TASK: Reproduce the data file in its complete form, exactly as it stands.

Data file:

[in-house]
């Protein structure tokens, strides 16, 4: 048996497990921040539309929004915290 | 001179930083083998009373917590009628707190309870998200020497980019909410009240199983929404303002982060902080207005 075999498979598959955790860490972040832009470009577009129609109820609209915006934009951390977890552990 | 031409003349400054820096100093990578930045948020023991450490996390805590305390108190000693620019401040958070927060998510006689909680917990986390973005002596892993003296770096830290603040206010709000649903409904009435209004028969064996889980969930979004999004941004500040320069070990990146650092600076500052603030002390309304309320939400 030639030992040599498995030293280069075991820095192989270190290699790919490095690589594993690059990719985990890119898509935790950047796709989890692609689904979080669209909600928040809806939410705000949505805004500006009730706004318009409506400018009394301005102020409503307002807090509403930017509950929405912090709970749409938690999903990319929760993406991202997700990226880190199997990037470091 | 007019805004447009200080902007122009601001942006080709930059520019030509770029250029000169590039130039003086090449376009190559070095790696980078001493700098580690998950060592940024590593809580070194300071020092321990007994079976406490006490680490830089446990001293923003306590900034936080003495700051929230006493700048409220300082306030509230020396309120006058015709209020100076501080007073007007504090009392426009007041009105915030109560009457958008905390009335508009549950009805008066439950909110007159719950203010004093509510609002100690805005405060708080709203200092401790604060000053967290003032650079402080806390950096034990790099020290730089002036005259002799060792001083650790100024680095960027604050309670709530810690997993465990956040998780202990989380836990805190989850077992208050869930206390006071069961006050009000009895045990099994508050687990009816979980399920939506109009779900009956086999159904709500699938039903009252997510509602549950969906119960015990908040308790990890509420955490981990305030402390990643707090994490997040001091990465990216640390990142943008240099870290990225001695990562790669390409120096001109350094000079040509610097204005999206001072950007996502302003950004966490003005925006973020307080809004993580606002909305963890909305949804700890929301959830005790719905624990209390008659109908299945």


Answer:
[in-house]
């Protein structure tokens, strides 16, 4: 048996497990921040539309929004915290 | 001179930083083998009373917590009628707190309870998200020497980019909410009240199983929404303002982060902080207005 075999498979598959955790860490972040832009470009577009129609109820609209915006934009951390977890552990 | 031409003349400054820096100093990578930045948020023991450490996390805590305390108190000693620019401040958070927060998510006689909680917990986390973005002596892993003296770096830290603040206010709000649903409904009435209004028969064996889980969930979004999004941004500040320069070990990146650092600076500052603030002390309304309320939400 030639030992040599498995030293280069075991820095192989270190290699790919490095690589594993690059990719985990890119898509935790950047796709989890692609689904979080669209909600928040809806939410705000949505805004500006009730706004318009409506400018009394301005102020409503307002807090509403930017509950929405912090709970749409938690999903990319929760993406991202997700990226880190199997990037470091 | 007019805004447009200080902007122009601001942006080709930059520019030509770029250029000169590039130039003086090449376009190559070095790696980078001493700098580690998950060592940024590593809580070194300071020092321990007994079976406490006490680490830089446990001293923003306590900034936080003495700051929230006493700048409220300082306030509230020396309120006058015709209020100076501080007073007007504090009392426009007041009105915030109560009457958008905390009335508009549950009805008066439950909110007159719950203010004093509510609002100690805005405060708080709203200092401790604060000053967290003032650079402080806390950096034990790099020290730089002036005259002799060792001083650790100024680095960027604050309670709530810690997993465990956040998780202990989380836990805190989850077992208050869930206390006071069961006050009000009895045990099994508050687990009816979980399920939506109009779900009956086999159904709500699938039903009252997510509602549950969906119960015990908040308790990890509420955490981990305030402390990643707090994490997040001091990465990216640390990142943008240099870290990225001695990562790669390409120096001109350094000079040509610097204005999206001072950007996502302003950004966490003005925006973020307080809004993580606002909305963890909305949804700890929301959830005790719905624990209390008659109908299945």